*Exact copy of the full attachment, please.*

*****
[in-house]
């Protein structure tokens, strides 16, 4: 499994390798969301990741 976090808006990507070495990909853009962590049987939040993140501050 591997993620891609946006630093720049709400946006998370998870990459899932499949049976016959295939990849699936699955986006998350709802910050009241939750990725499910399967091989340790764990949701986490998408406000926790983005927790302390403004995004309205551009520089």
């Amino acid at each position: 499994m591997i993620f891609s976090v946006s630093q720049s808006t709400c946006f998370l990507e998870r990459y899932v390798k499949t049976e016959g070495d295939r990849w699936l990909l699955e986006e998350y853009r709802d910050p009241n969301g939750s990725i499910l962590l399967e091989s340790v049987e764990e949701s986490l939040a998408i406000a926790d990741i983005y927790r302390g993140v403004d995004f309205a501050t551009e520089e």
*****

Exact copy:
[in-house]
């Protein structure tokens, strides 16, 4: 499994390798969301990741 976090808006990507070495990909853009962590049987939040993140501050 591997993620891609946006630093720049709400946006998370998870990459899932499949049976016959295939990849699936699955986006998350709802910050009241939750990725499910399967091989340790764990949701986490998408406000926790983005927790302390403004995004309205551009520089």
């Amino acid at each position: 499994m591997i993620f891609s976090v946006s630093q720049s808006t709400c946006f998370l990507e998870r990459y899932v390798k499949t049976e016959g070495d295939r990849w699936l990909l699955e986006e998350y853009r709802d910050p009241n969301g939750s990725i499910l962590l399967e091989s340790v049987e764990e949701s986490l939040a998408i406000a926790d990741i983005y927790r302390g993140v403004d995004f309205a501050t551009e520089e």